Asked in a new interview about President Trump’s position on changing federal marijuana laws, a top reelection campaign aide said the administration’s policy is that cannabis and other currently illegal drugs should remain illegal.
“I think what the president is looking at is looking at this from a standpoint of a parent of a young person to make sure that we keep our kids away from drugs,” Marc Lotter, director of strategic communications for the Trump 2020 effort, said in an interview with Las Vegas CBS affiliate KLAS-TV.
(Marijuana Moment’s editor provides some content to Forbes via a temporary exclusive publishing license arrangement.)
Photo courtesy of Gage Skidmore.
Virginia Marijuana Decriminalization Gets Closer To Governor’s Desk With New Amendments
One week after bills to decriminalize marijuana in Virginia were passed by both the House and Senate, they advanced again on Wednesday in committee votes, where they were revised in an effort to ease the path to the governor’s desk.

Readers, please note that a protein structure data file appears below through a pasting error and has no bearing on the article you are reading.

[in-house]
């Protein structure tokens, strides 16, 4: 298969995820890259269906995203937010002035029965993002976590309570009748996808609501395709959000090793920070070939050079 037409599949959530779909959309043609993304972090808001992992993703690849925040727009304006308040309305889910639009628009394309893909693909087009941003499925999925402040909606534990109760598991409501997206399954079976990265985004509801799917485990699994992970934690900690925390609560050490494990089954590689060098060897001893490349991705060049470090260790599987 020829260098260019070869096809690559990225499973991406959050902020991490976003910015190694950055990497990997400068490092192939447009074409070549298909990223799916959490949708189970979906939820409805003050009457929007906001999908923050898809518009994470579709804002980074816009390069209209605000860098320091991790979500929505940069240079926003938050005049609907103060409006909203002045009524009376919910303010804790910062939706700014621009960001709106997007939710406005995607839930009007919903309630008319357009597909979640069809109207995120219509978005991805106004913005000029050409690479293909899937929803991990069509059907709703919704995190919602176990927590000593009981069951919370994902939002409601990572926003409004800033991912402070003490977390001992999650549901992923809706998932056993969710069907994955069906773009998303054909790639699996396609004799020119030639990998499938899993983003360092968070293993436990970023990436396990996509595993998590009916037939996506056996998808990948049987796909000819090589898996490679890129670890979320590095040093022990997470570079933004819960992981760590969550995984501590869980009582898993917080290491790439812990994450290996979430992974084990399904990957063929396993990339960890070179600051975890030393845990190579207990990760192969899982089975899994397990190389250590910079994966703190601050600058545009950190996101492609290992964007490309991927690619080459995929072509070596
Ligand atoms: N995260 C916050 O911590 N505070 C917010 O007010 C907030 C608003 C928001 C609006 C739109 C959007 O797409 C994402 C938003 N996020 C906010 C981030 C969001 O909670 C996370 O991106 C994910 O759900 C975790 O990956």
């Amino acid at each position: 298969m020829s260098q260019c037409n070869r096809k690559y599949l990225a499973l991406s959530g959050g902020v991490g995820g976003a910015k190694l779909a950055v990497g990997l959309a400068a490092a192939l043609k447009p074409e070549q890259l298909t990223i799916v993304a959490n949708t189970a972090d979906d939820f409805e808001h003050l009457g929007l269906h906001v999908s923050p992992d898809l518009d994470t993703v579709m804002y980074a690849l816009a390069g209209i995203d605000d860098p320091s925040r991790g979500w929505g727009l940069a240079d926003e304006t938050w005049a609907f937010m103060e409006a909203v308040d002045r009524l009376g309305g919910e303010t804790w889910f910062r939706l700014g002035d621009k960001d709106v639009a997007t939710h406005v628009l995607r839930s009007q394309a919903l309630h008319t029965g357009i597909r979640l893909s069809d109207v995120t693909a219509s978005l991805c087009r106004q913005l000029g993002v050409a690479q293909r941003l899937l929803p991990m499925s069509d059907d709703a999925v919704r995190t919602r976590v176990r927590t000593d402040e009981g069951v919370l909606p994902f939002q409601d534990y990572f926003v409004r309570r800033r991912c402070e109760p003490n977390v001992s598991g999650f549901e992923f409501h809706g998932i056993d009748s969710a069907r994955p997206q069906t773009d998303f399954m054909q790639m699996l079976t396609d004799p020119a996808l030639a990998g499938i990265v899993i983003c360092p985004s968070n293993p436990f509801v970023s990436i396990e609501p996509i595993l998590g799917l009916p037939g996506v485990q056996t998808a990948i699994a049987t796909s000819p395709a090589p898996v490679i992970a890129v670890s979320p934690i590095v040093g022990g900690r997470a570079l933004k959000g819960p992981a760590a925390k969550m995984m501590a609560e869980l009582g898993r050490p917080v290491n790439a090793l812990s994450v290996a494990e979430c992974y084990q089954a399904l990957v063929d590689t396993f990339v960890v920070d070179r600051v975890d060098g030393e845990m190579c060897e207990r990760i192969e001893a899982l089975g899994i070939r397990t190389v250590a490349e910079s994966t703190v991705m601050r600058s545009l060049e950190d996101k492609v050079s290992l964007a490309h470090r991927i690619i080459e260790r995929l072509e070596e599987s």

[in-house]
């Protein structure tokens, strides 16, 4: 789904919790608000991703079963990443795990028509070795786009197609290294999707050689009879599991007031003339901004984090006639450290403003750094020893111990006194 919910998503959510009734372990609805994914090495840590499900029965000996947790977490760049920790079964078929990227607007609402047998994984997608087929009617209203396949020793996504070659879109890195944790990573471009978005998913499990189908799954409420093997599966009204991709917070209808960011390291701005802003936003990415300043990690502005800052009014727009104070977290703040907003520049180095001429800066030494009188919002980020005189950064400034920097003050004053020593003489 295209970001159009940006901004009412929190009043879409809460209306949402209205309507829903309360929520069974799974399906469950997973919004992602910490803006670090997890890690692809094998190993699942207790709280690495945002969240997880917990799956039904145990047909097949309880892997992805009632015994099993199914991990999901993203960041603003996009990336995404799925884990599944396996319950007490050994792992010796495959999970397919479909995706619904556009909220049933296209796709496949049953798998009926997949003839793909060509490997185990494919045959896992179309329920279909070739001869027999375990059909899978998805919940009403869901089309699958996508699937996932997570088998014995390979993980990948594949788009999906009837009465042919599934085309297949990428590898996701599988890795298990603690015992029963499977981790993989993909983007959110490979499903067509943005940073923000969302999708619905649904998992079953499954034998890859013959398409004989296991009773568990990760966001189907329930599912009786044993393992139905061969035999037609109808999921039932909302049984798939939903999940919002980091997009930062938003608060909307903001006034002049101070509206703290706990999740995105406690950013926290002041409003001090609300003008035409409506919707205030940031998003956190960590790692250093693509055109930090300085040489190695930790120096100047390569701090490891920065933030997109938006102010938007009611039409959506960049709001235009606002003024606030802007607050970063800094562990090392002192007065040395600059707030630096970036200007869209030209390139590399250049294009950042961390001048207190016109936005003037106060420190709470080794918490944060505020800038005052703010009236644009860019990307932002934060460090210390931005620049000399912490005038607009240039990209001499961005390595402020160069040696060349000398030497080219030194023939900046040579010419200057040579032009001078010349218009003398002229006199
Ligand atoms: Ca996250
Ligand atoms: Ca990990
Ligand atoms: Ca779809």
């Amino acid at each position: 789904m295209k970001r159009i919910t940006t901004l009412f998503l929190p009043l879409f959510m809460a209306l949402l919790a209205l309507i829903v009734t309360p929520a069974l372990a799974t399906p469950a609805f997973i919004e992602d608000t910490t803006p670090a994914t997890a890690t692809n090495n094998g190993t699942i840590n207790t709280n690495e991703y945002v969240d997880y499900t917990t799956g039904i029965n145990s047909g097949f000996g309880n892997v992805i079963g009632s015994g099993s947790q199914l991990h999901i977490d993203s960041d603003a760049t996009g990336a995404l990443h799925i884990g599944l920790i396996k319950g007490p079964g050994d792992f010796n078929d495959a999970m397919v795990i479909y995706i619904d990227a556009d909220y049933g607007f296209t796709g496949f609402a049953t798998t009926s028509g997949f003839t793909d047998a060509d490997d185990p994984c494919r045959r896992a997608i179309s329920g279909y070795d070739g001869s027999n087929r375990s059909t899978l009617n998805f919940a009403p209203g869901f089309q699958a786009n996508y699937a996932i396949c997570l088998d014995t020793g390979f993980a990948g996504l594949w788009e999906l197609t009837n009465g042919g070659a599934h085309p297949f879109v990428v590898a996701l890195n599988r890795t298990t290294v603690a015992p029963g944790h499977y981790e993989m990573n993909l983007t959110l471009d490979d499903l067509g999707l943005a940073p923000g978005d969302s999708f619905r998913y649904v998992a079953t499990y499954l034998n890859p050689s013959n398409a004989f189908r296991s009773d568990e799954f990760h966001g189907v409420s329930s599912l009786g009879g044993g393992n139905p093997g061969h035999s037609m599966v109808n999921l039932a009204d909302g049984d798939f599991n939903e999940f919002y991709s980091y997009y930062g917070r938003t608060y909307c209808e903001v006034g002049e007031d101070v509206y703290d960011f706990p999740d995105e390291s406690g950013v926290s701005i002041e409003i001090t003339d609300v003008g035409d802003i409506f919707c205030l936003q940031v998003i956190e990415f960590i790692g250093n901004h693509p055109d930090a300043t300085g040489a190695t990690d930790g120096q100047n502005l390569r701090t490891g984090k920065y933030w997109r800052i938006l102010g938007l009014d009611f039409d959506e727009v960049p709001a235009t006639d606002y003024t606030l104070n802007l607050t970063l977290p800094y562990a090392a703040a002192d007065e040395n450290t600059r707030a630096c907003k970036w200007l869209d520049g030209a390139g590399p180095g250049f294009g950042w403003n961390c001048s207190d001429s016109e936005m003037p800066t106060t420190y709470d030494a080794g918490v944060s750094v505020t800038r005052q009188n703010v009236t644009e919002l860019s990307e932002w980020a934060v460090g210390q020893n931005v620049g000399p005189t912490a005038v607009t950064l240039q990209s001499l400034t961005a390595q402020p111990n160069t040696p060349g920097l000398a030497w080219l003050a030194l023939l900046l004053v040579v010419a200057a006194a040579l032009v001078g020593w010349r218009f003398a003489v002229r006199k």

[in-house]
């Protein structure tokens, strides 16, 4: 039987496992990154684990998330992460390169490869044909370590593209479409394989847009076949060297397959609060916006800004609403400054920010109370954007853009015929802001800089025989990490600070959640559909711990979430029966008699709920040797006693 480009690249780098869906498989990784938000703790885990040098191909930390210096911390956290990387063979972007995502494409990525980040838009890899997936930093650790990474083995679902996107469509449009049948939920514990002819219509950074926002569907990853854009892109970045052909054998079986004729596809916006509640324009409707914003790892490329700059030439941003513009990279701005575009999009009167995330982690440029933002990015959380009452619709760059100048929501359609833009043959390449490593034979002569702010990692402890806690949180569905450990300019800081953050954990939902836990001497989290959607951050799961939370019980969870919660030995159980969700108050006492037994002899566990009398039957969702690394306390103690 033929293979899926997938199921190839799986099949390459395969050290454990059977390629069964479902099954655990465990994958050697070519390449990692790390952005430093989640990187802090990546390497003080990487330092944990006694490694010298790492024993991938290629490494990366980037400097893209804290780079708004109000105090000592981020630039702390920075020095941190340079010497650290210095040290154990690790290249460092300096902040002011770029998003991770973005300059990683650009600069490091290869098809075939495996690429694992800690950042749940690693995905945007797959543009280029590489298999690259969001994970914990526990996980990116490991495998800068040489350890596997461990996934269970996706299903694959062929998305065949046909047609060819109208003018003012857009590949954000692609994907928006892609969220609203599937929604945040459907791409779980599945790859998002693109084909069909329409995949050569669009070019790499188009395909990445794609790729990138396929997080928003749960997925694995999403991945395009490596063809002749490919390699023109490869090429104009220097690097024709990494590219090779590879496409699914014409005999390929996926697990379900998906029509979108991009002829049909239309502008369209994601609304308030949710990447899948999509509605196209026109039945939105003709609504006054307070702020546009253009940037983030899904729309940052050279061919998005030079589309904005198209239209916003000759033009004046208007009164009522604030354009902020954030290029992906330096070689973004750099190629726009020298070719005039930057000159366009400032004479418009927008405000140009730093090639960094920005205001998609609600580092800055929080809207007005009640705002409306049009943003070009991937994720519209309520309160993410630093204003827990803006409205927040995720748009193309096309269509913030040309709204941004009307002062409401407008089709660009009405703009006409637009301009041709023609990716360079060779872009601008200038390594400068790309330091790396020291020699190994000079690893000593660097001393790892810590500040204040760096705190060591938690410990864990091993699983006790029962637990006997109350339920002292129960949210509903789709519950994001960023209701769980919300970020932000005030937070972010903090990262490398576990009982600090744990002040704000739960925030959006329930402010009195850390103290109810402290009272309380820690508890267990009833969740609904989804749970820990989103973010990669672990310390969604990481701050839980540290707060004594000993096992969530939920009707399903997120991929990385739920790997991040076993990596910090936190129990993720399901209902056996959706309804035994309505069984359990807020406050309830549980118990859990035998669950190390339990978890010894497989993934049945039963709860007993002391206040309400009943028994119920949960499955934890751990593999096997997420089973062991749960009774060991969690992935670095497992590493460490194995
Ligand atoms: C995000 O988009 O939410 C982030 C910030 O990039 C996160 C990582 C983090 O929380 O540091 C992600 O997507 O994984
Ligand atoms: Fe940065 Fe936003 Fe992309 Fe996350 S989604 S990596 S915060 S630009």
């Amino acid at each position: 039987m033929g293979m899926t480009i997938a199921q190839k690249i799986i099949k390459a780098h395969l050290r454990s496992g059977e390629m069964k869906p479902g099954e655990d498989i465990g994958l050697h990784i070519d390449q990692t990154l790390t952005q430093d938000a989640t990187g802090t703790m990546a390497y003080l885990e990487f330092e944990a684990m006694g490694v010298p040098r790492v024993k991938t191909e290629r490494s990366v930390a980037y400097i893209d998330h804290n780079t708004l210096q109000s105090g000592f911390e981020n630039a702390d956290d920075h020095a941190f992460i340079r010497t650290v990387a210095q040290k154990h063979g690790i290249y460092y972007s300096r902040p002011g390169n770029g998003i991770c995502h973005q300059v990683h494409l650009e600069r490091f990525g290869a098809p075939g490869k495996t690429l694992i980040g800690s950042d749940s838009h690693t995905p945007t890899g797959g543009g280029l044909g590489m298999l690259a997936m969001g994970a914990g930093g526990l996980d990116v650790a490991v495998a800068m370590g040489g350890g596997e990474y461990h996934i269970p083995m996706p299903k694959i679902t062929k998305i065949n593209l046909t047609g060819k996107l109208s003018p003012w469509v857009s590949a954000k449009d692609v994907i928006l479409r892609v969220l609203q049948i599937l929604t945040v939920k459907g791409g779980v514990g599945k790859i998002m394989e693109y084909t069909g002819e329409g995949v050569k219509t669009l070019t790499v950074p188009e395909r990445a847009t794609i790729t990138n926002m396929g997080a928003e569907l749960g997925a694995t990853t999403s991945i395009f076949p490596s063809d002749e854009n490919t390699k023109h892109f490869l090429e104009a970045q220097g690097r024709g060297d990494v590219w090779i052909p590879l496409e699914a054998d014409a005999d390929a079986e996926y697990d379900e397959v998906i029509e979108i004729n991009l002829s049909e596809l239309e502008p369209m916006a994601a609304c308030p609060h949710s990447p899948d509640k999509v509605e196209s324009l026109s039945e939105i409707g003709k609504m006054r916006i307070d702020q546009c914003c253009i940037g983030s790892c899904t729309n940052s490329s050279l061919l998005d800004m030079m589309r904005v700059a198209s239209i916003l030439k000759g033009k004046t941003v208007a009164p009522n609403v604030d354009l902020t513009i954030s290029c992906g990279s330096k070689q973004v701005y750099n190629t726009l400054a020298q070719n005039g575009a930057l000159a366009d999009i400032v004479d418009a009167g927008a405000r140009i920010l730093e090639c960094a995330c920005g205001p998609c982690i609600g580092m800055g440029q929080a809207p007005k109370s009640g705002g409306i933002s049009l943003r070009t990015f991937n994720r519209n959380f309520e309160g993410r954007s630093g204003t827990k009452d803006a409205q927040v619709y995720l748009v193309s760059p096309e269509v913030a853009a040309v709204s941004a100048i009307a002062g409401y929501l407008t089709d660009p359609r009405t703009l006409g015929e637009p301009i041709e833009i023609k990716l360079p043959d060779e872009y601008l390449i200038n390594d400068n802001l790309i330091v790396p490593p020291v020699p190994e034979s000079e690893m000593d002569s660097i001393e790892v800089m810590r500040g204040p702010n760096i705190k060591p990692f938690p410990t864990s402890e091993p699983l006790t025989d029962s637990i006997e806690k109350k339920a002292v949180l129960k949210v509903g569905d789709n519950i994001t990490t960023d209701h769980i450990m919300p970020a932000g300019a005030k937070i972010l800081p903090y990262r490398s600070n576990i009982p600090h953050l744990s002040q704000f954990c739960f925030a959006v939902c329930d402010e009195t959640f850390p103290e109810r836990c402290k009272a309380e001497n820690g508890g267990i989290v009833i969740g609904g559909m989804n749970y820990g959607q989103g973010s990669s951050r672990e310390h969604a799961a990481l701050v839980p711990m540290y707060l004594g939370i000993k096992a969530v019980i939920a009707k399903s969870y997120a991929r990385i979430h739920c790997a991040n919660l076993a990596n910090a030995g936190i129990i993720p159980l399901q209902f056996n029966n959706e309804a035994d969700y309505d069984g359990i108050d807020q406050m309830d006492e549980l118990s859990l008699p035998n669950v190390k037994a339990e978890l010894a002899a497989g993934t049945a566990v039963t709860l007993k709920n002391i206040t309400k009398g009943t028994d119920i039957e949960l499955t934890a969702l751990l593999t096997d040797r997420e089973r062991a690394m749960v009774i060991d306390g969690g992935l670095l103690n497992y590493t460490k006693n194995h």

The goal was to make the language of the bills identical, with lawmakers hoping to streamline the process by avoiding sending differing pieces of decriminalization legislation to a bicameral conference committee to resolve differences.
The House of Delegates and Senate were under pressure to approve their respective versions of decriminalization ahead of a crossover deadline last week. After clearing floor votes in their respective chambers, the Senate-passed bill was sent to the House Court of Justice Committee, while the House’s legislation was referred to the Senate Judiciary Committee.
Those panels amended the bills and advanced them on Wednesday, with senators voting 10-4 to advance the revised legislation and delegates voting 8-5. However, the Senate panel also struck a part of the text of a compromise substitute version concerning a record clearing provision while the House committee accepted the substitute as offered.
That means it will be up to the Finance Committees to resolve the remaining differences if lawmakers hope to skip the conference step prior to full floor votes in both chambers.
Regardless of the unexpected complication, advocates said the new committee actions represent a positive development.